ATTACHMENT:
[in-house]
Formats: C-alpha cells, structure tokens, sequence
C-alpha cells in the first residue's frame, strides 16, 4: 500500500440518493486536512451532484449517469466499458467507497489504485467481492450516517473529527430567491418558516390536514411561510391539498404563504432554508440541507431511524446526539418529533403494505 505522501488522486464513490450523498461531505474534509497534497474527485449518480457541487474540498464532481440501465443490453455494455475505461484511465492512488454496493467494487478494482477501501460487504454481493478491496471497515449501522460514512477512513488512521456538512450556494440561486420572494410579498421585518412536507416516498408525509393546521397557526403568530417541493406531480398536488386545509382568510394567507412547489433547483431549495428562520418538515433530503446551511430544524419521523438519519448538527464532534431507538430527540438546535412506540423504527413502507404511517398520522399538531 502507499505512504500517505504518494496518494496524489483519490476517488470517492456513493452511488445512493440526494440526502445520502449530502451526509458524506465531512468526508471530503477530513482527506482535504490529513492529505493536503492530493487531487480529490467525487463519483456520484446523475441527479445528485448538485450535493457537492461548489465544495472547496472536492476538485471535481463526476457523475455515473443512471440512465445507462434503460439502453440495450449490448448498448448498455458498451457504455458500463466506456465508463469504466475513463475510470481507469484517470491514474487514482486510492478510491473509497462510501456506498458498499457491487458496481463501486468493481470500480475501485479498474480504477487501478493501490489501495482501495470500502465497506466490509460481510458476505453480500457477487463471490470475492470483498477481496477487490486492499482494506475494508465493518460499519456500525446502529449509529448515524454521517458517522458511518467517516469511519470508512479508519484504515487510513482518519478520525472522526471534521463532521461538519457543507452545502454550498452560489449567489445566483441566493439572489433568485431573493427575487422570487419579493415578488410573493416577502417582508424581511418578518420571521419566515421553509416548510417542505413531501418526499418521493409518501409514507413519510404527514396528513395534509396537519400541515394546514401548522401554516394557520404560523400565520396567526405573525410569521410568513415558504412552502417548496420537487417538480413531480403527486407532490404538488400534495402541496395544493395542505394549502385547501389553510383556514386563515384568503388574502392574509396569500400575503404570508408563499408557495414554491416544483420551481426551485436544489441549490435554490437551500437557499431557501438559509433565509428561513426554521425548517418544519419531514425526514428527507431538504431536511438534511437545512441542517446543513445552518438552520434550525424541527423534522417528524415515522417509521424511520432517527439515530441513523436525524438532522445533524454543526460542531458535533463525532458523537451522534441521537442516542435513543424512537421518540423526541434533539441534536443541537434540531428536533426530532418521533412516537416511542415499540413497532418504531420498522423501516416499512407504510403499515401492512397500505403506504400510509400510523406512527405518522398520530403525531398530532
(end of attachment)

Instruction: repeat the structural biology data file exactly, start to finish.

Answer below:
[in-house]
Formats: C-alpha cells, structure tokens, sequence
C-alpha cells in the first residue's frame, strides 16, 4: 500500500440518493486536512451532484449517469466499458467507497489504485467481492450516517473529527430567491418558516390536514411561510391539498404563504432554508440541507431511524446526539418529533403494505 505522501488522486464513490450523498461531505474534509497534497474527485449518480457541487474540498464532481440501465443490453455494455475505461484511465492512488454496493467494487478494482477501501460487504454481493478491496471497515449501522460514512477512513488512521456538512450556494440561486420572494410579498421585518412536507416516498408525509393546521397557526403568530417541493406531480398536488386545509382568510394567507412547489433547483431549495428562520418538515433530503446551511430544524419521523438519519448538527464532534431507538430527540438546535412506540423504527413502507404511517398520522399538531 502507499505512504500517505504518494496518494496524489483519490476517488470517492456513493452511488445512493440526494440526502445520502449530502451526509458524506465531512468526508471530503477530513482527506482535504490529513492529505493536503492530493487531487480529490467525487463519483456520484446523475441527479445528485448538485450535493457537492461548489465544495472547496472536492476538485471535481463526476457523475455515473443512471440512465445507462434503460439502453440495450449490448448498448448498455458498451457504455458500463466506456465508463469504466475513463475510470481507469484517470491514474487514482486510492478510491473509497462510501456506498458498499457491487458496481463501486468493481470500480475501485479498474480504477487501478493501490489501495482501495470500502465497506466490509460481510458476505453480500457477487463471490470475492470483498477481496477487490486492499482494506475494508465493518460499519456500525446502529449509529448515524454521517458517522458511518467517516469511519470508512479508519484504515487510513482518519478520525472522526471534521463532521461538519457543507452545502454550498452560489449567489445566483441566493439572489433568485431573493427575487422570487419579493415578488410573493416577502417582508424581511418578518420571521419566515421553509416548510417542505413531501418526499418521493409518501409514507413519510404527514396528513395534509396537519400541515394546514401548522401554516394557520404560523400565520396567526405573525410569521410568513415558504412552502417548496420537487417538480413531480403527486407532490404538488400534495402541496395544493395542505394549502385547501389553510383556514386563515384568503388574502392574509396569500400575503404570508408563499408557495414554491416544483420551481426551485436544489441549490435554490437551500437557499431557501438559509433565509428561513426554521425548517418544519419531514425526514428527507431538504431536511438534511437545512441542517446543513445552518438552520434550525424541527423534522417528524415515522417509521424511520432517527439515530441513523436525524438532522445533524454543526460542531458535533463525532458523537451522534441521537442516542435513543424512537421518540423526541434533539441534536443541537434540531428536533426530532418521533412516537416511542415499540413497532418504531420498522423501516416499512407504510403499515401492512397500505403506504400510509400510523406512527405518522398520530403525531398530532